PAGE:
Requesting an article on tools to discover sweet new music. Pandora? Spotify? What do you use and what do you like about them? Can you make recommendations for certain demographics or particular music interests? Which new tools have you excited? And which have been your trusty go-to music services?
I’m glad you asked, because I’m constantly hoping that people will take my advice when this subject arises.
Discovering new music is as easy as simply paying attention. It’s always out there, so as long as you’re looking, you’ll find it. The simplest advice I can give you is be open to suggestions. If you have a friend on Facebook who posts a link and writes, “This band is so awesome!” or “I love this song!” do yourself a favor and click the link. You may not always like it, but sometimes you might. Take a step further, if you do like it, and look up the artist on iTunes or Amazon or Google and buy an album. You’re off to a great start!
Pandora is tedious and I still have yet to discover how Spotify is anything more than a clone of my iTunes library. I know plenty of people will have positive things to say about these programs, but for my purposes, neither one has much value. There are four reliable methods I regularly use to discover new music:
- DAYTROTTER: Every day, Daytrotter posts a live studio session with a band or musician. These cover many genres, from folk to country to rock to rap and more. I’ve found some amazing artists through Daytrotter, including Jeremy Messersmith, Ben Weaver, Jessica Lea Mayfield, Neil Halstead, Samantha Crain and Mason Jennings to name just a handful. You can listen to the sessions on the site (usually 3-5 songs) and download them for completely free.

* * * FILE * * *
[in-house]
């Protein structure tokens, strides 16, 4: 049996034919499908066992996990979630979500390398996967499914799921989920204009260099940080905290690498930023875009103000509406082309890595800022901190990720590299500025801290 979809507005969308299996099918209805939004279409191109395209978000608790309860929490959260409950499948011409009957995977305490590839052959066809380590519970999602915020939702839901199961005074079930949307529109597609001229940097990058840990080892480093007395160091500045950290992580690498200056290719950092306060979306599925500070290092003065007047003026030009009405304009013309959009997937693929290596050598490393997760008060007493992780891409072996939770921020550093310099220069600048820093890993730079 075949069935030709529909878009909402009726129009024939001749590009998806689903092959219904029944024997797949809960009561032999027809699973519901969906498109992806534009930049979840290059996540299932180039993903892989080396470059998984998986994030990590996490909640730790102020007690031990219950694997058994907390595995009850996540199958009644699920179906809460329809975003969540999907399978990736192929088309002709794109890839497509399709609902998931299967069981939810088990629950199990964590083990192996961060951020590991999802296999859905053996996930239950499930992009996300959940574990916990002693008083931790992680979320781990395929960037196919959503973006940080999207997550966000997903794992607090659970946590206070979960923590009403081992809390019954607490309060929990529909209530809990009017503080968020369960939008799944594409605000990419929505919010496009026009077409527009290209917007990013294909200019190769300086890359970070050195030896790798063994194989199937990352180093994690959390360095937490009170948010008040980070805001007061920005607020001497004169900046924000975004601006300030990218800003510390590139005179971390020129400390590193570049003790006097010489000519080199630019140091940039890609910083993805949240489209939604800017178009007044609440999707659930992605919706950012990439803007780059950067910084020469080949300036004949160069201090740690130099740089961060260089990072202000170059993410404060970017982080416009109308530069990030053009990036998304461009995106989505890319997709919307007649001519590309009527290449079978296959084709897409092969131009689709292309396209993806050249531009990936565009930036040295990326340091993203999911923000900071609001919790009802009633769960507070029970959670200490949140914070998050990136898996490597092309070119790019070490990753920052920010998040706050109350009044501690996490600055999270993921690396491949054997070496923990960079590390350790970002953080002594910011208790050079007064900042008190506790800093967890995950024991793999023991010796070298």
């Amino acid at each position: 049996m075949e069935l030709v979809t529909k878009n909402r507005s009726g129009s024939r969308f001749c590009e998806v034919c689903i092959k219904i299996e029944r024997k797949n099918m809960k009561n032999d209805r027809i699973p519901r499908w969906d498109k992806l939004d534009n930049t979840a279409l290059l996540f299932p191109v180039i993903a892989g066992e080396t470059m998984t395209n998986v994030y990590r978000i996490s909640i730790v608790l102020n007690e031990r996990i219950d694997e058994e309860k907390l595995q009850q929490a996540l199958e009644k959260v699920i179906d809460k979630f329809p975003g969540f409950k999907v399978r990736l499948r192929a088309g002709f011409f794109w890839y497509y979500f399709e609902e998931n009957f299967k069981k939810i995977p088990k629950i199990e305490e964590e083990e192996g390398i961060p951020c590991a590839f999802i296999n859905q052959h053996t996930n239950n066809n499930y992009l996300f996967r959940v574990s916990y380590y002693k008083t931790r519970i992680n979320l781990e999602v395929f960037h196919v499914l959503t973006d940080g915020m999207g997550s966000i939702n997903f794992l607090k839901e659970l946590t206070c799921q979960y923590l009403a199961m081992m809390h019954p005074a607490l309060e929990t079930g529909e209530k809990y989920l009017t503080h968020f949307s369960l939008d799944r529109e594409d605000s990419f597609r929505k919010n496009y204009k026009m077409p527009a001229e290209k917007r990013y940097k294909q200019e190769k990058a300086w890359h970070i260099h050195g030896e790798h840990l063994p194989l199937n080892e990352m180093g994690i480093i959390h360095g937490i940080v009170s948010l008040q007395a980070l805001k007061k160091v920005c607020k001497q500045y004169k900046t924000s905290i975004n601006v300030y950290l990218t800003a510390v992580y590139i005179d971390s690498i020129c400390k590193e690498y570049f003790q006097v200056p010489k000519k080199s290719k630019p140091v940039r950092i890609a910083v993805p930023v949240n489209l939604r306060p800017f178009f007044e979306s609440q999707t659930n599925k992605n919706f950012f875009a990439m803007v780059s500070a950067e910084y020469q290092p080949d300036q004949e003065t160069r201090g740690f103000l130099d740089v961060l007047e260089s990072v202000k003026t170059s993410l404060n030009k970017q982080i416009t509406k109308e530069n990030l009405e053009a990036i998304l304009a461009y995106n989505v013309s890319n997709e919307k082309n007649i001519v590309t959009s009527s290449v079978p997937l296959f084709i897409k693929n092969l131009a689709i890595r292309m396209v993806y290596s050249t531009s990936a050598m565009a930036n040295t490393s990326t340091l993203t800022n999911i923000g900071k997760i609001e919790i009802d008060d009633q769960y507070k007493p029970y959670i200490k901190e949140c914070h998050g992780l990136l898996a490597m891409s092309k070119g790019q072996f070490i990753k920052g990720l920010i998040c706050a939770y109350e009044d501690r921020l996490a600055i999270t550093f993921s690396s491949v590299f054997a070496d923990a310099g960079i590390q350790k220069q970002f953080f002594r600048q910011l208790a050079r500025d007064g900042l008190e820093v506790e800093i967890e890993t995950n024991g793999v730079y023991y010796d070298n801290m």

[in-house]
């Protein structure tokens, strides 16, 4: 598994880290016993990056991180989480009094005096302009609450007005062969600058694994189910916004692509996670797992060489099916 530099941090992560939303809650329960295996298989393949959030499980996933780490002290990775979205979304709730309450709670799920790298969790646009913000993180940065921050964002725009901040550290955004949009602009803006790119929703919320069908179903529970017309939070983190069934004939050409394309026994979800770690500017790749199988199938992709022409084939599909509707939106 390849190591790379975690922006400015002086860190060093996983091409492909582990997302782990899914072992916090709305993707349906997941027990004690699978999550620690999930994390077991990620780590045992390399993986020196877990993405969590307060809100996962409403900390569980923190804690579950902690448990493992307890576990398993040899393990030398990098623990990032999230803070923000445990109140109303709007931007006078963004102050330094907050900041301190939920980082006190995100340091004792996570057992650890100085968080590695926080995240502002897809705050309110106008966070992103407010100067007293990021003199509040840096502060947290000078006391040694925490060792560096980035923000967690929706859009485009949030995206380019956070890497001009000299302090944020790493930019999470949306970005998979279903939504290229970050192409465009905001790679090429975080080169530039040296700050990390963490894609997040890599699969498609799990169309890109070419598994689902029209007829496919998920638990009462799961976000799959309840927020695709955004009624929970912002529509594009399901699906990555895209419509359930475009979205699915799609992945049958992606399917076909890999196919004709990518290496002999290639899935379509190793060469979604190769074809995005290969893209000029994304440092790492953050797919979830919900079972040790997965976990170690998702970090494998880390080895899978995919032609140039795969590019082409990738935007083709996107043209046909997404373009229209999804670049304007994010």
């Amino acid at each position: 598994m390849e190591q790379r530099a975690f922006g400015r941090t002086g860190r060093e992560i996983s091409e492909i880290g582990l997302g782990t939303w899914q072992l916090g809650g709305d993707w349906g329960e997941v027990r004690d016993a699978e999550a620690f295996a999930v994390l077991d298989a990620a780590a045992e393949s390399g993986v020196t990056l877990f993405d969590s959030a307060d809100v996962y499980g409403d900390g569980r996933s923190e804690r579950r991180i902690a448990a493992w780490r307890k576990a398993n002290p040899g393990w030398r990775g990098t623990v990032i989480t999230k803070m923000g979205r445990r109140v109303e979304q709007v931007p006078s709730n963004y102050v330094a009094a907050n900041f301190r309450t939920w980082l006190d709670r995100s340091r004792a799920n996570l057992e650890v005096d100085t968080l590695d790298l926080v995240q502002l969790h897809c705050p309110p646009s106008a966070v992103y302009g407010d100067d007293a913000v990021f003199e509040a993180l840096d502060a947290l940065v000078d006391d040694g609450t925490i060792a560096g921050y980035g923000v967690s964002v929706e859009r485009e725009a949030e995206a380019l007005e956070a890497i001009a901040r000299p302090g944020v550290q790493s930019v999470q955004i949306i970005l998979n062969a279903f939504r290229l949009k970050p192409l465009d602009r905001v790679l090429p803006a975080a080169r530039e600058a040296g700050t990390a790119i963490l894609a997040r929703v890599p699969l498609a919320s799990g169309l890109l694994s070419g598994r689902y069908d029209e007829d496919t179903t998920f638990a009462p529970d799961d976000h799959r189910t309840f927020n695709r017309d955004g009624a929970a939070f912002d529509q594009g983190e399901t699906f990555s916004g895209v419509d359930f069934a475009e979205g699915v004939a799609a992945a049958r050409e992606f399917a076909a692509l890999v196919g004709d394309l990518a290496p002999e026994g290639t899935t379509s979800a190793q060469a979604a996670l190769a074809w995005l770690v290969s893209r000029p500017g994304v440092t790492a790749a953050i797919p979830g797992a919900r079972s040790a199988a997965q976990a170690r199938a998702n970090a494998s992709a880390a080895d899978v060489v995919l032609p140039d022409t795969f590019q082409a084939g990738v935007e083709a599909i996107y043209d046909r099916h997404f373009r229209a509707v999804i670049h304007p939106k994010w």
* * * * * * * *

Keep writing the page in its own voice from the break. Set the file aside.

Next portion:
- BANDCAMP: I cannot stress enough what a phenomenal tool Bandcamp is, and if you’re one of the surprisingly many people who still haven’t heard of it, let me explain. This is a place where independent musicians go to stream/sell their music. There are a few reasons why this is great: a) You can listen to full albums before you buy them; b) A huge majority of money earned on each sale goes directly to the artist; c) It’s the best place to find stuff that you’d almost have no chance of hearing of otherwise. Oftentimes, music is offered for free or pay-what-you-want, so it’s also pretty awesome for deadbeats who think they shouldn’t have to pay for music. Each Tuesday at hearingade, we publish our Bandcamp Pick of the Week, where we highlight a Bandcamp album available for free download, but don’t be afraid to buy some albums there too. I’ve struck gold in the past with such artists as The Woodlands, The Coasts and Golden Bloom. The site allows you to browse by genre, so you can find exactly the type of music you’re looking for.